Human resources specialists recruit, screen, interview, and place workers. They also handle employee relations, compensation and benefits, and training.Work Environment
Human resources specialists generally work in offices. Some, particularly recruitment specialists, travel extensively to attend job fairs, visit college campuses, and meet with applicants. Most human resources specialists work full time during regular business hours.How to Become a Human Resources Specialist
Applicants must usually have a bachelor’s degree in human resources, business, or a related field. However, the level of education and experience required varies by position and employer.Pay
The median annual wage for human resources specialists was $63,490 in May 2020.Job Outlook
Employment of human resources specialists is projected to grow 10 percent from 2020 to 2030, about as fast as the average for all occupations.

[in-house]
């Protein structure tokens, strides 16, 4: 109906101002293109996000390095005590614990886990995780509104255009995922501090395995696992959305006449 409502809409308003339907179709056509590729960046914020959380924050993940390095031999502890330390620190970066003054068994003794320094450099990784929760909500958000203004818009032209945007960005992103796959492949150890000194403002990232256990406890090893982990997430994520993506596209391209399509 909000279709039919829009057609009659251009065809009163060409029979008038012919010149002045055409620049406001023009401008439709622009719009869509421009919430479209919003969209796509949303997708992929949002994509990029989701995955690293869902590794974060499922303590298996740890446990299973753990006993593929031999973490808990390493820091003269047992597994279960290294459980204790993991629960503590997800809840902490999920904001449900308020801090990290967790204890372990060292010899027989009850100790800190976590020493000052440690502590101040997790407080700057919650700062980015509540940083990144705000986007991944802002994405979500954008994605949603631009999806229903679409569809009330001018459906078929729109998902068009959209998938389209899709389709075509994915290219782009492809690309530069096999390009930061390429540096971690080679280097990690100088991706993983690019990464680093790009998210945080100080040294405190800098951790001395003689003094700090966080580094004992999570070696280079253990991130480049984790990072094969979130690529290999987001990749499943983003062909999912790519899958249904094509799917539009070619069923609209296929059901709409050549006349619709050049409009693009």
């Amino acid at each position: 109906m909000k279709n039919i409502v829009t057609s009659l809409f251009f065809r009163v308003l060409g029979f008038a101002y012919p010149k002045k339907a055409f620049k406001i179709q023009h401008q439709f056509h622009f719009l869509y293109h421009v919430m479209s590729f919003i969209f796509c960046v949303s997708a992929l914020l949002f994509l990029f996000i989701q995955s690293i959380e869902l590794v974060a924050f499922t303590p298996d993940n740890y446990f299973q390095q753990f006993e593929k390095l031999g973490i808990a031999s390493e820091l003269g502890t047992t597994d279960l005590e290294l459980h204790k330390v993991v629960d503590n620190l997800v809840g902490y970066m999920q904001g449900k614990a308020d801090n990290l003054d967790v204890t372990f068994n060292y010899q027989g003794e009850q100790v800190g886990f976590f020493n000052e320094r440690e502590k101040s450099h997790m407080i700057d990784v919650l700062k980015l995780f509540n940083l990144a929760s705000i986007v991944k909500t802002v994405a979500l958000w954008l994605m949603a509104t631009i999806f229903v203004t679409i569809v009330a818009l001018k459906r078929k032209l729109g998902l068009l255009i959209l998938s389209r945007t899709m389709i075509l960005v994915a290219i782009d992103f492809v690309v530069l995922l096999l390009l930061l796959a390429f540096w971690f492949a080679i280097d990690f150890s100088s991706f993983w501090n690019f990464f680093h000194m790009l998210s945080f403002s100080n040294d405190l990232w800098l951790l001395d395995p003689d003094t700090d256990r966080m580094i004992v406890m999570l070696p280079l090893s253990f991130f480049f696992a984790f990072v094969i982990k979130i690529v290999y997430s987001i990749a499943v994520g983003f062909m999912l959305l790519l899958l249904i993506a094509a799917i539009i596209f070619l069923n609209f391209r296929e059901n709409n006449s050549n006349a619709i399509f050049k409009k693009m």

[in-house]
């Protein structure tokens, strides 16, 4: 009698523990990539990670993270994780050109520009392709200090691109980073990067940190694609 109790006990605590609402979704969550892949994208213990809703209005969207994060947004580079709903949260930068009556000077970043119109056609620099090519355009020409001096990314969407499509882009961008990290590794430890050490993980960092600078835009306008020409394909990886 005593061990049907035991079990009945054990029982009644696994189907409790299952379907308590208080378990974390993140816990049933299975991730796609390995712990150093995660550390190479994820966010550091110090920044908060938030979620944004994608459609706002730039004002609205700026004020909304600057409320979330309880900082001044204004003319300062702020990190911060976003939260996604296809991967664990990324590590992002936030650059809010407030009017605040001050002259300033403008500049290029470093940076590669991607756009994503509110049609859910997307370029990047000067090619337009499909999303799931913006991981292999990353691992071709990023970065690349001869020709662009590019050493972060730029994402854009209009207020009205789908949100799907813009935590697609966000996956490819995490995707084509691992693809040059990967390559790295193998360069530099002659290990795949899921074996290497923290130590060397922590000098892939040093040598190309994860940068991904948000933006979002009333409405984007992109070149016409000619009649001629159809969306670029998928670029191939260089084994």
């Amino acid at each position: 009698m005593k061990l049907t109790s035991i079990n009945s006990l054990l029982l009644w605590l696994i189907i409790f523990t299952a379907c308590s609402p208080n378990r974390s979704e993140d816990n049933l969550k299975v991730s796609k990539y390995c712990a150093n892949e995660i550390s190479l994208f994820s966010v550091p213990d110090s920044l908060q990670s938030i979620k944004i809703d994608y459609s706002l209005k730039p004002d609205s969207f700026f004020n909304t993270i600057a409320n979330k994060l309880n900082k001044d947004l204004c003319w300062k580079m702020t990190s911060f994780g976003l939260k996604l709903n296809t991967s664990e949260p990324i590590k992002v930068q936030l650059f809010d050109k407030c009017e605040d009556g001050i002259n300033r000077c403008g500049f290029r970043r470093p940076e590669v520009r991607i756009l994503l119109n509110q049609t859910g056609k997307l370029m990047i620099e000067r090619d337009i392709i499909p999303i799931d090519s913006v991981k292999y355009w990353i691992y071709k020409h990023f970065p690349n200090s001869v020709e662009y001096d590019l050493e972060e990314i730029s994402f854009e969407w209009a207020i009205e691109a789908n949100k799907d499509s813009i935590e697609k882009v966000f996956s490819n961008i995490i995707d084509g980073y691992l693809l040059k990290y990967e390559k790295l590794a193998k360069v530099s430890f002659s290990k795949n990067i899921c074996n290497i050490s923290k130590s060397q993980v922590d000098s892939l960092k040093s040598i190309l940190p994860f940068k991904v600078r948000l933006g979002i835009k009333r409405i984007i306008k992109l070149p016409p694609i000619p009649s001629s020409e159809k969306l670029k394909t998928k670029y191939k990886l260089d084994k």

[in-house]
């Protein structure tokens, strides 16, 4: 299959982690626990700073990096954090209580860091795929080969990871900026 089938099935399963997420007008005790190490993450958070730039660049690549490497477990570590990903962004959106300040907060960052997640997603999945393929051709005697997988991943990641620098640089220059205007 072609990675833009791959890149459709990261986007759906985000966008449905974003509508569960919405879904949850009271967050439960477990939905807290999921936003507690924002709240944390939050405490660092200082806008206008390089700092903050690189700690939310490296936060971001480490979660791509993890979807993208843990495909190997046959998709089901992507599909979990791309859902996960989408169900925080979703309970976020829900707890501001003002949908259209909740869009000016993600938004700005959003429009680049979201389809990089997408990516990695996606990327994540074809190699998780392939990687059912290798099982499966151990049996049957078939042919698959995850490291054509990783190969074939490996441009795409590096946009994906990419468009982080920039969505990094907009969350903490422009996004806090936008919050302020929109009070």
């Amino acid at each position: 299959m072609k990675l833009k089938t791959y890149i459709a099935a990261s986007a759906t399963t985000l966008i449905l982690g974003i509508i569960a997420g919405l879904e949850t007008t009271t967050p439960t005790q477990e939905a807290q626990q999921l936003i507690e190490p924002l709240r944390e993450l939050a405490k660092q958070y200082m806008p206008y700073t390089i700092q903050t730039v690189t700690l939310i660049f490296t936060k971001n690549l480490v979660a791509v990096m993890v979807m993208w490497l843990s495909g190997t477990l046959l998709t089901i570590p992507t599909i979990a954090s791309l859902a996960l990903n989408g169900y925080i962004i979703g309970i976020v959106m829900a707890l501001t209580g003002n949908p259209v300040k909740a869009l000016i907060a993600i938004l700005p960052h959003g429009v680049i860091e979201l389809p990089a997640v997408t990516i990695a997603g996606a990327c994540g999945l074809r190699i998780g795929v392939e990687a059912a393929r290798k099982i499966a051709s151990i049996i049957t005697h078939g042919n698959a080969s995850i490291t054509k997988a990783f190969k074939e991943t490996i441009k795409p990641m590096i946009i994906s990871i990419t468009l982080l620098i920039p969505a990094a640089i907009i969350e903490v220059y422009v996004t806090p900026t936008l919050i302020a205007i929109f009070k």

About 73,400 openings for human resources specialists are projected each year, on average, over the decade. Many of those openings are expected to result from the need to replace workers who transfer to different occupations or exit the labor force, such as to retire.State & Area Data
Explore resources for employment and wages by state and area for human resources specialists.Similar Occupations
Compare the job duties, education, job growth, and pay of human resources specialists with similar occupations.More Information, Including Links to O*NET
Learn more about human resources specialists by visiting additional resources, including O*NET, a source on key characteristics of workers and occupations.